At 6/29/2012 9:34 PM, Blogger Ron H. said...

As Jon says, I believe Ticketmaster works directly with the venue and if I'm not mistaken agrees to buy enough tickets to cover the cost of the concert so there are no losses for record companies or venues. for this service they are granted exclusive agency for ticket sales.

If that's not correct please enlighten me.

 
At 6/29/2012 9:38 PM, Blogger Ron H. said...

"And selling something with the proviso that it can't be resold, that it's non-transferable, is a violation of business law as far as I'm concerned."

You may be agreeing to that proviso when you buy the ticket. Not sure.

 
At 6/29/2012 9:44 PM, Blogger Ron H. said...

Louis C. K. says: "...ironically, the lower I've made my ticket prices, the more scalpers have bought them up, so the more fans have paid for a lot of my tickets."

Holy moly! Somebody please buy this man an economics lesson.

 
At 6/29/2012 9:48 PM, Blogger Jon Murphy said...

Scalpers are a sign that prices are too low. If you want to deal with scalpers, raise your prices.

I understand what entertainers like Louis are trying to do: they want their show to be accessible to everyone. Well, that's great and all, but not entirely practical, is it?

 
At 6/29/2012 10:21 PM, Blogger Pulverized Concepts said...

Lots of tickets are sold at less than face value. I never buy a ticket on the street for face value or more and only buy a ticket in the box office if I intend to sell it at a profit. Scalpers provide a service to those that make a last minute decision to attend an event and to those that aren't able to attend at all. Without scalpers arenas would have many more empty seats.

 
At 6/29/2012 10:36 PM, Blogger Mark J. Perry said...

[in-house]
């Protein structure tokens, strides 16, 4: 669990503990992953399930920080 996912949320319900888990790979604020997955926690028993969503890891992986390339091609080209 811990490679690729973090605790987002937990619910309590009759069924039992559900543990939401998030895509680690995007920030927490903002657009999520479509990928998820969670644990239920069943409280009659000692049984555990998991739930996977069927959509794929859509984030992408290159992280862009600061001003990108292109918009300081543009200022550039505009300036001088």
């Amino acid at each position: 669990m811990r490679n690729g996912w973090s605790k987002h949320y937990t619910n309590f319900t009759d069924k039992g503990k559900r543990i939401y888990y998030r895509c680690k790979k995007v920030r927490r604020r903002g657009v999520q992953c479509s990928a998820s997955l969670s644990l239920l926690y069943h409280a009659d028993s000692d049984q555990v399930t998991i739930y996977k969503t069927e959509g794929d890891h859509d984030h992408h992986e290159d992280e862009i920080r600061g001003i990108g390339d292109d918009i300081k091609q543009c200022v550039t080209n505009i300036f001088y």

Scalpers are a sign that either ticket prices are too low OR the number of tickets supplied is too low, relative to the demand, or generally both.

Artists, musicians, or comedians, can increase the number of tickets by: a) performing in larger venues, or b) doing more shows in each city, so that they satisfy the demand.

Maybe musicians should take a lesson from movies, and simply supply enough tickets/shows in each market to satisfy fan demand. Ticket scalping is generally a sure sign that tickets are being under-supplied.

There is generally no scalping of movie tickets, because the theaters supply enough tickets/screens to satisfy demand. If a blockbuster movie played for only one night on one screen in each city, there would be massive scalping.

 
At 6/29/2012 10:42 PM, Blogger Cabodog said...

Good point Mark.

 
At 6/29/2012 11:04 PM, Blogger NormanB said...

Again, if tickets were priced perfectly from the beginning the ordinary scalpers premium above the face value would be a net zero.

With computers and an auction tickets could come very close to being priced perfectly. Hasn't anyone figured this out, yet?

 
At 6/29/2012 11:19 PM, Blogger Pulverized Concepts said...

Scalpers are a sign that either ticket prices are too low OR the number of tickets supplied is too low, relative to the demand, or generally both.

Look at the Minnesota Twins right now. They've had a big season ticket sale in their new ballpark but are in last place in their division and playing poorly. Season ticket holders no longer want to go to every game so they get rid of tickets through resellers or on craigslist. Many of these are bought buy scalpers for much less than face value and then resold for whatever they can get, usually below face value. As it is, the game may have an announced crowd of 35,000+ based on sold tickets but only have 22,000 in the seats. Scalpers probably get rid of a few hundred tickets a game to people that cheer on the team, gobble concessions and guzzle expensive beer. It's a win for everybody.